2015–2016 to increase both funding and awareness. Her efforts not only secured us a place on prime-time commercial television but also ensured the successful fundraising of over $25,000 via our first crowdfunding campaign. We couldn’t wish for a better advocate, or more public support.
Another program – the Deadline 2025 discussion paper – also proved that successful advocacy is a result of clear focus. For a while, international experts and international peak bodies (of which the NFSA is a proud participant) have warned of the fragility of magnetic tape-based heritage. The clock is ticking for our memories that are stored on audio tape and videotape, which will deteriorate over the next 10 years. If we do not address this with large-scale digitisation, we are facing a massive extinction event, particularly for television and radio history. In partnership with other Commonwealth agencies, we took the lead to develop a national framework to beat the clock: our action plan to meet Deadline 2025 will be presented in October 2016.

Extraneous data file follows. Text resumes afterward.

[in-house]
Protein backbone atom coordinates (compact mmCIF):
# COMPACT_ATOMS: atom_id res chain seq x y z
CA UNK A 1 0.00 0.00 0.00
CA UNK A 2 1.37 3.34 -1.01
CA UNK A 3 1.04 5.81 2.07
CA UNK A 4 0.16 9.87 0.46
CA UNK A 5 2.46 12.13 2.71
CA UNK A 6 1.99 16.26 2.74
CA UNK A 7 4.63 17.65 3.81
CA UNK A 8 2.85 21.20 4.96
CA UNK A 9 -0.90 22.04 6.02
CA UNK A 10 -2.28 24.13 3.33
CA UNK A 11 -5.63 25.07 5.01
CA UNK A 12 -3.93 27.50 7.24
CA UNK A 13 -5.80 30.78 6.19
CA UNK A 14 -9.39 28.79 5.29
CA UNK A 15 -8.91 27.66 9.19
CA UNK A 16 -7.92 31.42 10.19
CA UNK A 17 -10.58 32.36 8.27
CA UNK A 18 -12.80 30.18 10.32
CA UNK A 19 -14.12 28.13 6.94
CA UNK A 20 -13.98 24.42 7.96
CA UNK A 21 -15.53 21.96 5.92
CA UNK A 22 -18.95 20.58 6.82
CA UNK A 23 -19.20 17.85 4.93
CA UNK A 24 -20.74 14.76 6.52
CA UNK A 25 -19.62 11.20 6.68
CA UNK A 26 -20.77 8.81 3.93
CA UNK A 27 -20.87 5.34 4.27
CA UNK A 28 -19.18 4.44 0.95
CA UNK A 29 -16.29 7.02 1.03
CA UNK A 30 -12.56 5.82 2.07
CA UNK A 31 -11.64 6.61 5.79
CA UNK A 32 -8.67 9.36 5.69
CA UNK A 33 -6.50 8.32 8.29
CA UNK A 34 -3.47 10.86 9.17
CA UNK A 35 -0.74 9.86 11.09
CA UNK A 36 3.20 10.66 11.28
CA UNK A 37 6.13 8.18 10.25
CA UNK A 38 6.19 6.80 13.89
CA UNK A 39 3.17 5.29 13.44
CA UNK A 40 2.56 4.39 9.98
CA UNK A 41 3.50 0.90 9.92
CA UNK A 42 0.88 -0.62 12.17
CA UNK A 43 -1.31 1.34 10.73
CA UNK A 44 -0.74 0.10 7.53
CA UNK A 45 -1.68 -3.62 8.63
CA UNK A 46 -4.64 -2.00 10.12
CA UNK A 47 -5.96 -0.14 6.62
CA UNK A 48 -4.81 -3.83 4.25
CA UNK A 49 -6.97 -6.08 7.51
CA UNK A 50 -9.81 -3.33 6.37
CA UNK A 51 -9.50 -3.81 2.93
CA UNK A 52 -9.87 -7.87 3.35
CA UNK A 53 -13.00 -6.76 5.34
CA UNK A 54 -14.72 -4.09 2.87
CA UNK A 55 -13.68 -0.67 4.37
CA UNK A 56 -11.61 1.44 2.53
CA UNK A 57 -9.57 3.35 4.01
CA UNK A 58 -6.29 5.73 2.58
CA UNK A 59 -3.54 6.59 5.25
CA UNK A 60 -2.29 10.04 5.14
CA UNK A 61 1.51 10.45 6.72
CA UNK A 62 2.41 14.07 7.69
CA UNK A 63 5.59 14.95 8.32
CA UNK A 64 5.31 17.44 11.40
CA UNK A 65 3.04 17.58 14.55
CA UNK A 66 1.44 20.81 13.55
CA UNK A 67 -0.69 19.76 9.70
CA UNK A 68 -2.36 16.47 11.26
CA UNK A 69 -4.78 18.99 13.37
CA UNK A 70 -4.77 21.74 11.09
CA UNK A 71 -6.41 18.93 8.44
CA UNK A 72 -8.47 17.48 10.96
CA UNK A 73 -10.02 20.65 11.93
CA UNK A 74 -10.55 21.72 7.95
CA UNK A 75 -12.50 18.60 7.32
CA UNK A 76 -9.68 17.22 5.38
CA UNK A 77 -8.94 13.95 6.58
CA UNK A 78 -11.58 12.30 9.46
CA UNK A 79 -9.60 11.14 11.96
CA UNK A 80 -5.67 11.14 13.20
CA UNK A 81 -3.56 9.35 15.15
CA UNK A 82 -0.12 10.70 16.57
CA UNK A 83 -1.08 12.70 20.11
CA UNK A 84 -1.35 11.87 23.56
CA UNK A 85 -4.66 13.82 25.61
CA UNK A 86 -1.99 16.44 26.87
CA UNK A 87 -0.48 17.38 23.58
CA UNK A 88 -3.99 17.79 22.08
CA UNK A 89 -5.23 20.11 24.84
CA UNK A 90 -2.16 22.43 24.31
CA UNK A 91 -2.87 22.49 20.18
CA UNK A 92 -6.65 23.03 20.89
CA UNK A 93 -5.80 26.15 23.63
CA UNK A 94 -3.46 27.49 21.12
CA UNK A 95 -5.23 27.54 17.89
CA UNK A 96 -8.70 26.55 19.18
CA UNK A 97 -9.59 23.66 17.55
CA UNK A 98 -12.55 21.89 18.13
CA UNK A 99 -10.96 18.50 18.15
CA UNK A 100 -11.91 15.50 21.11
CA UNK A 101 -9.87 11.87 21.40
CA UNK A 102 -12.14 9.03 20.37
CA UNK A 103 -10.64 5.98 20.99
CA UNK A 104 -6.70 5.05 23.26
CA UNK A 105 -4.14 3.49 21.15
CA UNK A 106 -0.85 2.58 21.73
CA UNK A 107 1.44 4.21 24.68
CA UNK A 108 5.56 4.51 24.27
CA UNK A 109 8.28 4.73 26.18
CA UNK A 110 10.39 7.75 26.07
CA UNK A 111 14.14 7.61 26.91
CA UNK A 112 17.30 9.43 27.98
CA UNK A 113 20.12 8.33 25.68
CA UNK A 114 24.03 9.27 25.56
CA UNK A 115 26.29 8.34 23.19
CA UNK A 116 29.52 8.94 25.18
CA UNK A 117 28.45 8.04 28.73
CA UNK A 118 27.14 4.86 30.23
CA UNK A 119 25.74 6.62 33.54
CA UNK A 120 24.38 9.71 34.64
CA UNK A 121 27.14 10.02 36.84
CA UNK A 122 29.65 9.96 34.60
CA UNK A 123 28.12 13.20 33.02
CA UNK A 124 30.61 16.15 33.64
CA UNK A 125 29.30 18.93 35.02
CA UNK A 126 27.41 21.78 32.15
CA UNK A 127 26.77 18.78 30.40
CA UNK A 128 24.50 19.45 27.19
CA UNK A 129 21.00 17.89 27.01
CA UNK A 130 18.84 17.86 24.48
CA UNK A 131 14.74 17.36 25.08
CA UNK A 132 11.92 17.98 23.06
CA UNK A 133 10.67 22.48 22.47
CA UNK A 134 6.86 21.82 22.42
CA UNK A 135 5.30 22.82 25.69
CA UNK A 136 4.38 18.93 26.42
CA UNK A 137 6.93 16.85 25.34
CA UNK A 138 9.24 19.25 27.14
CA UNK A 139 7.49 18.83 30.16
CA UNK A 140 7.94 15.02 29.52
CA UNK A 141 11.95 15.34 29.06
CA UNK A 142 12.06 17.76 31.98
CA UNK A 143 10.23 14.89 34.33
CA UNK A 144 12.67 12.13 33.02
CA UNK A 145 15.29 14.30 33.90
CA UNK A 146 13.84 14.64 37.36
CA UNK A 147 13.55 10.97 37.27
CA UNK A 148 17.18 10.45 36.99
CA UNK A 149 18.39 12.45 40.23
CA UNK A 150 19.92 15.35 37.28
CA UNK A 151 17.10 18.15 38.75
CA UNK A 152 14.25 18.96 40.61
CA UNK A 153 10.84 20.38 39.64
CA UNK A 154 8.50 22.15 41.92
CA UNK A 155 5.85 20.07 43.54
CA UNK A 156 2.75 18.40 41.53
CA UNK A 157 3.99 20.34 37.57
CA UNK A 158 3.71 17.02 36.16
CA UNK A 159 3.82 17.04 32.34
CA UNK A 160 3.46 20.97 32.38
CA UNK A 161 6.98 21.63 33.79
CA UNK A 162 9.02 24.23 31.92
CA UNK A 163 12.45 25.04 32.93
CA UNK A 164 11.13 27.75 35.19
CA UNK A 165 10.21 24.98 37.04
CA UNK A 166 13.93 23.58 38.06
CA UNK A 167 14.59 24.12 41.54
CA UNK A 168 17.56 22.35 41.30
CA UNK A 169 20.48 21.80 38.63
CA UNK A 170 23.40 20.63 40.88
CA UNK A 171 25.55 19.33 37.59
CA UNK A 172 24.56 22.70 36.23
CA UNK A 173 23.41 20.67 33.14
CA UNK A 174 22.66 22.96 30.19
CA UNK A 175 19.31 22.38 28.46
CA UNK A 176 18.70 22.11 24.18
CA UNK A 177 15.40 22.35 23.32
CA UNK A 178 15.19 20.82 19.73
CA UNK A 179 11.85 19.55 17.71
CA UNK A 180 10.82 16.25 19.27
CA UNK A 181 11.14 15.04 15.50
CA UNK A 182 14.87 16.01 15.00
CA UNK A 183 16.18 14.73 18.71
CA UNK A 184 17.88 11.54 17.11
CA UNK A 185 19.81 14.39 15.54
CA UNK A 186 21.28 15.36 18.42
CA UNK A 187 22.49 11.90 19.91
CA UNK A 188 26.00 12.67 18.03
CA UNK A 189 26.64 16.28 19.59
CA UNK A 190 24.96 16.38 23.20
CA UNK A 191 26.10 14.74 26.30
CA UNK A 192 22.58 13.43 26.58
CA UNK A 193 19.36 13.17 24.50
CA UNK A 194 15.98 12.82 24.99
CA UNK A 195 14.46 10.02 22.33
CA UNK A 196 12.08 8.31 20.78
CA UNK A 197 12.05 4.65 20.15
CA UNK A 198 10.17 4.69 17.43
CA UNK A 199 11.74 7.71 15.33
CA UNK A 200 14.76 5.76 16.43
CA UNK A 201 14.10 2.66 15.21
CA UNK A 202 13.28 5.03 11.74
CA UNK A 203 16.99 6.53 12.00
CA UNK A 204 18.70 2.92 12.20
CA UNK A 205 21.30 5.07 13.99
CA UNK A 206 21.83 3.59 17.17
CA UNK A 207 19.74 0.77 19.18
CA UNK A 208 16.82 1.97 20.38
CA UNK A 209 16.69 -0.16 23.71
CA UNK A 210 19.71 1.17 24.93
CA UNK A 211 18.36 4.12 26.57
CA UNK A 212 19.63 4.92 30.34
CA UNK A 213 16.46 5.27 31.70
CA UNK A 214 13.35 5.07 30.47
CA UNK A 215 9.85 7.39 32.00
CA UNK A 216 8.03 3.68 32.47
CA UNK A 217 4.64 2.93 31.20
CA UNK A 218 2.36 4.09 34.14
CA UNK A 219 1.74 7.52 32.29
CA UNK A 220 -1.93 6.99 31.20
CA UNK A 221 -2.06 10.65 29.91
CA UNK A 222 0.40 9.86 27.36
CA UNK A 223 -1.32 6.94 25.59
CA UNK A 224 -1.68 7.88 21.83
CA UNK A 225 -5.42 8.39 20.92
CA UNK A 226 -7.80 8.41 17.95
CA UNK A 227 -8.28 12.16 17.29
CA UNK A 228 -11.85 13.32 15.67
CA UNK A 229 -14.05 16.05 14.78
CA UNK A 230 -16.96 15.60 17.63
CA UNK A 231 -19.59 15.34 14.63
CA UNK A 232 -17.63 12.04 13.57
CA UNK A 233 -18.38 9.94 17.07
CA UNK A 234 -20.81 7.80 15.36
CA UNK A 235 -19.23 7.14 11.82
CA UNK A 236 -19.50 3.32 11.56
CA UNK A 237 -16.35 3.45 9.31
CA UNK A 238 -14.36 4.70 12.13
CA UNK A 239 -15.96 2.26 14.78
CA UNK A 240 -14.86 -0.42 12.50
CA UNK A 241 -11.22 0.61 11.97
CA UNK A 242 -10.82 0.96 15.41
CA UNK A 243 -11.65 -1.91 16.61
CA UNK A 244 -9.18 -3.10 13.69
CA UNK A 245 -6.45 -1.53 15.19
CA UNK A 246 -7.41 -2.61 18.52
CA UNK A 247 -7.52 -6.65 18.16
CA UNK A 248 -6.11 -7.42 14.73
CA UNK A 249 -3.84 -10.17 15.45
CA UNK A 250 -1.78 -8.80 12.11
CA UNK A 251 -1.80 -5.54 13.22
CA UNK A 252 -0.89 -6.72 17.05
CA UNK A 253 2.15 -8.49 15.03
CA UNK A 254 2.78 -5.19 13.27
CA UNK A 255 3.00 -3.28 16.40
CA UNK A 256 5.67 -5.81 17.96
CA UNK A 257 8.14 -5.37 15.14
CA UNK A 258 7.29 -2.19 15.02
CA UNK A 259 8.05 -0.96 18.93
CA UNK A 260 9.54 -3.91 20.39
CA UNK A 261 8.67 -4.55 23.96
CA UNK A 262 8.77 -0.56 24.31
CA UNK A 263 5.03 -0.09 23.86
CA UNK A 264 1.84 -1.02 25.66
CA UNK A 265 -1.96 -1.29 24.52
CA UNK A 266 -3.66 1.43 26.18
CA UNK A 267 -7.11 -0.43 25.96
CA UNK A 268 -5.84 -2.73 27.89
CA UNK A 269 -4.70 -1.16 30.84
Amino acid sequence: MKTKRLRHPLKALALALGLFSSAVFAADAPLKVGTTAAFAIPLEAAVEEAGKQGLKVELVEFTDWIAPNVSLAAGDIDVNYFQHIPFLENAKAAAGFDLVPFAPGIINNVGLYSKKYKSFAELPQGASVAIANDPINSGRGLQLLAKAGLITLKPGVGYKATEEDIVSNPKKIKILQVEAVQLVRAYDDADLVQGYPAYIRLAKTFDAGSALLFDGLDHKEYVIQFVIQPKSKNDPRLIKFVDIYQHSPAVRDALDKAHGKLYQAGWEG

This initiative, and other activities, demonstrate that preserving and sharing our national heritage is a collective responsibility. Our Strategic Plan is driven by a commitment to partnerships and collaboration, and I am pleased to report on milestones towards a ‘networked’ NFSA. In April our Melbourne operations moved into a shared office space, ACMI X, with our long-term partner, the Australian Centre for the Moving Image (ACMI). ACMI X is already lauded as a prime example of a collaborative creative industry space. Under a new memorandum of understanding, signed by our Chairs in June, we will jointly embark on more innovative and exciting ways to re-invent access to, and re-use, our collection material in one of Australia’s premier museums.This push for innovation in our operations – for re-imagination and transformation of what audiovisual archiving means to today’s citizens and users – requires strong leadership. It also requires a constant evolution of our skills and capabilities while maintaining the strong foundations of our technical and curatorial knowledge.